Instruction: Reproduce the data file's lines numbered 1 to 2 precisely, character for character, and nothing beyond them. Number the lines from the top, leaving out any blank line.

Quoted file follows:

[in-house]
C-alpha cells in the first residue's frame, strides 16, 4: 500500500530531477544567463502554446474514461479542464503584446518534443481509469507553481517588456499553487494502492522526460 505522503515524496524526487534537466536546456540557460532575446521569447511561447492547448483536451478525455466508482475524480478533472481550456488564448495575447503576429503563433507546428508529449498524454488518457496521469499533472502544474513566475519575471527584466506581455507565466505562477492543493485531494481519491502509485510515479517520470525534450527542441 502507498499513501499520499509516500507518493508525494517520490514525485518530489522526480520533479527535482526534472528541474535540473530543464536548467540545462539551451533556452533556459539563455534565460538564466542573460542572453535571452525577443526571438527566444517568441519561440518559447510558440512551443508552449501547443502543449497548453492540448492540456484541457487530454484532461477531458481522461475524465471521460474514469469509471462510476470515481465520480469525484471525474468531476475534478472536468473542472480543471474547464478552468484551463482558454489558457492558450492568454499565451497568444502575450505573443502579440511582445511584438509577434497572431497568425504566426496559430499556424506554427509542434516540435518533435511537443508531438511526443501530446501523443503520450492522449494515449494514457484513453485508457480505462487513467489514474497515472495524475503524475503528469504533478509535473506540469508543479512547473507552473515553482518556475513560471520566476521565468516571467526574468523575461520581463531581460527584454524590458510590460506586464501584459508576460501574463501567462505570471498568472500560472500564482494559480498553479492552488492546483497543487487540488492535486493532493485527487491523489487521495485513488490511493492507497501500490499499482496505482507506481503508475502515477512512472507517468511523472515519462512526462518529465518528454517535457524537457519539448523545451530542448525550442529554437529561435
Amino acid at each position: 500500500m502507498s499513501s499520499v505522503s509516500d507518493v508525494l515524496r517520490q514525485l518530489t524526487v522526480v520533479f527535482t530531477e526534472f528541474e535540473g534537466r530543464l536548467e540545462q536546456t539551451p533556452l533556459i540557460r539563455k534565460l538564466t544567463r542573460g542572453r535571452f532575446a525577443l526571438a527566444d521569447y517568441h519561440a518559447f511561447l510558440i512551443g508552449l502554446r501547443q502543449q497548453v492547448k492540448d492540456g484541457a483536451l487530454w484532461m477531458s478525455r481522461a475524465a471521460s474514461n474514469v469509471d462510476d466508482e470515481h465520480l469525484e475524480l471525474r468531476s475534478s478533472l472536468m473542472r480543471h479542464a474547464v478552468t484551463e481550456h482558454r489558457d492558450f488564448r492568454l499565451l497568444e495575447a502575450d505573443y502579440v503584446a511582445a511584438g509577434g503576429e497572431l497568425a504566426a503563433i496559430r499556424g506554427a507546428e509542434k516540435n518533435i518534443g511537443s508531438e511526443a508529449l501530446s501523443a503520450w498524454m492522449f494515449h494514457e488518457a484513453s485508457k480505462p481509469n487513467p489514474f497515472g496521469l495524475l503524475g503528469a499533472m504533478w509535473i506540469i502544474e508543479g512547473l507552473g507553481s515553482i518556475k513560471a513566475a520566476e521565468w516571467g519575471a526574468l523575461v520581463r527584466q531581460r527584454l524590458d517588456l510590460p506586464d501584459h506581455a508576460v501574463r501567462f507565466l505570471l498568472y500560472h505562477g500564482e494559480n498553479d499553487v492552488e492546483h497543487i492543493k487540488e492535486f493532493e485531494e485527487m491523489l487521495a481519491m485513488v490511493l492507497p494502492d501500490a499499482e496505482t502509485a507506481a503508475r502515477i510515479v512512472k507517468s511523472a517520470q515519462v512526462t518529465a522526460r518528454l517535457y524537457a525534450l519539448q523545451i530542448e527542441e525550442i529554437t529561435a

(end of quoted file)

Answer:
[in-house]
C-alpha cells in the first residue's frame, strides 16, 4: 500500500530531477544567463502554446474514461479542464503584446518534443481509469507553481517588456499553487494502492522526460 505522503515524496524526487534537466536546456540557460532575446521569447511561447492547448483536451478525455466508482475524480478533472481550456488564448495575447503576429503563433507546428508529449498524454488518457496521469499533472502544474513566475519575471527584466506581455507565466505562477492543493485531494481519491502509485510515479517520470525534450527542441 502507498499513501499520499509516500507518493508525494517520490514525485518530489522526480520533479527535482526534472528541474535540473530543464536548467540545462539551451533556452533556459539563455534565460538564466542573460542572453535571452525577443526571438527566444517568441519561440518559447510558440512551443508552449501547443502543449497548453492540448492540456484541457487530454484532461477531458481522461475524465471521460474514469469509471462510476470515481465520480469525484471525474468531476475534478472536468473542472480543471474547464478552468484551463482558454489558457492558450492568454499565451497568444502575450505573443502579440511582445511584438509577434497572431497568425504566426496559430499556424506554427509542434516540435518533435511537443508531438511526443501530446501523443503520450492522449494515449494514457484513453485508457480505462487513467489514474497515472495524475503524475503528469504533478509535473506540469508543479512547473507552473515553482518556475513560471520566476521565468516571467526574468523575461520581463531581460527584454524590458510590460506586464501584459508576460501574463501567462505570471498568472500560472500564482494559480498553479492552488492546483497543487487540488492535486493532493485527487491523489487521495485513488490511493492507497501500490499499482496505482507506481503508475502515477512512472507517468511523472515519462512526462518529465518528454517535457524537457519539448523545451530542448525550442529554437529561435